Exoplanets, the hunt for another Earth
Exoplanets – The hunt for another Earth
Is our earth unique? Or are there others – perhaps many others – out there? Is there extraterrestrial intelligent life out there?
It was as recently as in 1995 when there was the first evidence of planets in other solar systems. These planets are called exoplanets. In the meantime astronomers have detected thousands of exoplanets.
Planets easiest to detect are massive planets located close to their stars. These so called “hot Jupiters” dominate the list of known exoplanets. But meanwhile astonomers have discovered many Neptune-type planets and even super-Earths, in orbits farther and farther from their suns.
NASA announced just recently in the Kepler mission the discovery of 461 new planet candidates.
NASA´s Kepler mission is a project aimed at the search for habitable, terrestrial planets. It is the first mission capable of potentially finding Earth-sized and smaller planets orbiting stars in our region of the galaxy.
To find the planet candidates, the Kepler mission uses a technique called the transit method, by repeatedly measuring variations of the brightness of stars with the Kepler space telescope. When a planet passes in front or ‘transits’ its host star, the star’s visual brightness dims. Obviously, bigger exoplanets and the more frequently orbiting exoplanets are easier to find.
Four of the potential new planets are less than twice the size of Earth and orbit in their sun’s habitable zone, the region in the planetary system where liquid water might exist on the surface of a planet.
The Kepler mission measures more than 150,000 stars in search of planets that pass in front of, or “transit,” their host star. At least three transits are required to verify a signal as a potential planet.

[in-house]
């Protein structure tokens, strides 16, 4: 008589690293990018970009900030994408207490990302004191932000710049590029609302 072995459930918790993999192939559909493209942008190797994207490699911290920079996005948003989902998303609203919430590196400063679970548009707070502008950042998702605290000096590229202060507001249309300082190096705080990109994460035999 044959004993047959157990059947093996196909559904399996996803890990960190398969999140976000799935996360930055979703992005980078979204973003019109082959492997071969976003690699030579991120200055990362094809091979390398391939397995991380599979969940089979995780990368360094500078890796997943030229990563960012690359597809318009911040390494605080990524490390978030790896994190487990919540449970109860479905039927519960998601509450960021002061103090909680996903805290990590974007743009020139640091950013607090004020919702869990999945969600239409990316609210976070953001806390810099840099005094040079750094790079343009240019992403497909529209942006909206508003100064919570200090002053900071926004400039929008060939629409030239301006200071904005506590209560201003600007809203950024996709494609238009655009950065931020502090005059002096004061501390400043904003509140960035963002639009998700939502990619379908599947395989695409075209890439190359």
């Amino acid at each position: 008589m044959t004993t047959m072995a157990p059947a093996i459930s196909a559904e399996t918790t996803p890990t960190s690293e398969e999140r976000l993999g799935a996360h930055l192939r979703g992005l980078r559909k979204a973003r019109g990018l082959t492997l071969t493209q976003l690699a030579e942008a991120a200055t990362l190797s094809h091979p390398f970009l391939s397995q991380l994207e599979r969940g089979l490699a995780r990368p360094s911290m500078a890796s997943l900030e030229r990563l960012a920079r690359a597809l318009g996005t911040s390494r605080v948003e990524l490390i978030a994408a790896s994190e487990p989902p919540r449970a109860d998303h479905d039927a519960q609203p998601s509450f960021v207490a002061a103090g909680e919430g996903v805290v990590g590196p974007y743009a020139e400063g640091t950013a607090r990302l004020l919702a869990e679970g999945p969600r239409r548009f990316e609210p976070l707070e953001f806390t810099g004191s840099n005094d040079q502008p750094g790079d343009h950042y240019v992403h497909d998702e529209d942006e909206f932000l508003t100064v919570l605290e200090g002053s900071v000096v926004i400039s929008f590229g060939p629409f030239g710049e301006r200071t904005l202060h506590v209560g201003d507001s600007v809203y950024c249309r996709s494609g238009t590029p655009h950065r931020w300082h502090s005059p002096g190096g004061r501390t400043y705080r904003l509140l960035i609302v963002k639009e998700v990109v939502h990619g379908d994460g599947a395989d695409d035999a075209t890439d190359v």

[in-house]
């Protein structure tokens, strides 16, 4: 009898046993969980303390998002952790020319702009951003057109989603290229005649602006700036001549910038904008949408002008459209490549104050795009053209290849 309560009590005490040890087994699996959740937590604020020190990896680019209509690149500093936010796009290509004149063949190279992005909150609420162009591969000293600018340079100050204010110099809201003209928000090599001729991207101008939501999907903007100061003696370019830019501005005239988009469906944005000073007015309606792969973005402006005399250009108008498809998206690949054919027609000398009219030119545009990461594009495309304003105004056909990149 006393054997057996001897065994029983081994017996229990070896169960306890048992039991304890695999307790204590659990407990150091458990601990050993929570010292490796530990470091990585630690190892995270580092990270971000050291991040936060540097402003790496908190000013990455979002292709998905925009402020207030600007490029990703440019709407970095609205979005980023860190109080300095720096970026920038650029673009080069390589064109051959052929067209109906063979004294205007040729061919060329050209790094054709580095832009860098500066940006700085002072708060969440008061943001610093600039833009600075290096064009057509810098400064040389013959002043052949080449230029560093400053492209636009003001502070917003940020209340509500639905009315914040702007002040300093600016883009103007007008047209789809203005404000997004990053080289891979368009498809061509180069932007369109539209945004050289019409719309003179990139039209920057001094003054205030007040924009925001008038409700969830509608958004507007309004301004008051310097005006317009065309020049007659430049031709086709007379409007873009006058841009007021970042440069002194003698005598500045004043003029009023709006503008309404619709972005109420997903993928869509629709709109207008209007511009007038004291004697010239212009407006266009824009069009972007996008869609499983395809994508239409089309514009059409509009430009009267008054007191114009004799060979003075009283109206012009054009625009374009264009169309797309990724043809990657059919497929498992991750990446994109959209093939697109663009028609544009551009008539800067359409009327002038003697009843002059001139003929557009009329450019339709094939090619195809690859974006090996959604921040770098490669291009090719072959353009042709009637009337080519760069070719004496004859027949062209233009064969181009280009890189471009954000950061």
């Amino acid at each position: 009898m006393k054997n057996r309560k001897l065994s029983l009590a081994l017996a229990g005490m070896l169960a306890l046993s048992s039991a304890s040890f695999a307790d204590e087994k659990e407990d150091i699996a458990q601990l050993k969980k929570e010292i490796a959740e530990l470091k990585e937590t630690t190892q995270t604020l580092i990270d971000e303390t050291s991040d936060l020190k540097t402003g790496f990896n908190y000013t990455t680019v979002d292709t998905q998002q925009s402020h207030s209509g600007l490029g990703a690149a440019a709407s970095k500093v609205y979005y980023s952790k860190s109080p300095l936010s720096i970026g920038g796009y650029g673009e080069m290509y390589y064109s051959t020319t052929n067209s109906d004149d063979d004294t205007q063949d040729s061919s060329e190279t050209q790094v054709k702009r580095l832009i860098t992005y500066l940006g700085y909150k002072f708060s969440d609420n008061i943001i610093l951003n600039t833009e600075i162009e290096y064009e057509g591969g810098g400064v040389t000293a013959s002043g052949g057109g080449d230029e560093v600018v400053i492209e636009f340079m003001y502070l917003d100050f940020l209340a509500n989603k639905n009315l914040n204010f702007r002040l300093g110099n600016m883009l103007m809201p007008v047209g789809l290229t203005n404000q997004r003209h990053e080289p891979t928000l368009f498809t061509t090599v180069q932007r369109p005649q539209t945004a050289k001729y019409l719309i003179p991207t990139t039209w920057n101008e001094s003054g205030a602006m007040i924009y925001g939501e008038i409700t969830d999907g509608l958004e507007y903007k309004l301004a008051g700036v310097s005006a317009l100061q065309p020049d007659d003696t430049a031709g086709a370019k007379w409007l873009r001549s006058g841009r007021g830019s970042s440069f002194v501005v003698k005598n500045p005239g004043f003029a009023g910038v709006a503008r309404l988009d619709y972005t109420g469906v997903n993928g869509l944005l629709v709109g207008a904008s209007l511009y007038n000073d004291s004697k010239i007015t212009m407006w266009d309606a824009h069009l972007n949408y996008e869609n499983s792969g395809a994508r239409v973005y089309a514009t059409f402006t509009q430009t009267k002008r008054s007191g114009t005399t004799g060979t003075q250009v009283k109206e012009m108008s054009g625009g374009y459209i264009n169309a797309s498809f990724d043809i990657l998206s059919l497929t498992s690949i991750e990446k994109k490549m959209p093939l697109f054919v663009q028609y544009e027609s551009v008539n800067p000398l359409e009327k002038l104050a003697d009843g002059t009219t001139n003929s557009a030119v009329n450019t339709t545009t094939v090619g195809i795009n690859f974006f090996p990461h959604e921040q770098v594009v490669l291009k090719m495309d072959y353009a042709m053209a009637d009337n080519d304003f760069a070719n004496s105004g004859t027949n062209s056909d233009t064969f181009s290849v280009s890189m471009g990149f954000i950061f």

The Kepler catalog now totals 2,740 potential planets orbiting 2,036 stars.
The most dramatic increases in 2012 have been the discovery of many new Earth-size and super Earth-size candidatesi, a steady increase in the number of smaller-size planet candidates and the number of stars with more than one candidate.
One exoplanet in particular, KOI-172.02, is described as the most similar to our home planet yet. KOI-172.02 is a super Earth-size planet candidate, meaning it is 1.25-2 times the size of Earth. KOI-172.02 orbits a sun-like star, named KOI 172, a star similar to our sun, . This star system is 1040 light years distant from us, and the candidate exoplanet KOI-172.02 in an orbit of 150 days or less in the habitable zone. More details are yet to be released.
European astronomers have even made the first planetary discovery in the closest-to-Earth Alpha Centauri star system.
The complete list of Kepler planet candidates is available in an interactive table at the NASA Exoplanet Archive, and more valuable sources are The Extrasolar Planets Encyclopaedia and the Exoplanet Data Explorer .
Meanwhile, the hunt for another Earth is going on.
It is no longer a question of will we find a true Earth analogue, but a question of when. (Steve Howell, Kepler mission project scientist)
 If a planet passes directly between a star and an observer’s line of sight, it blocks out a tiny portion of the star’s light, thus reducing its apparent brightness. Sensitive instruments can detect this periodic dip in brightness, more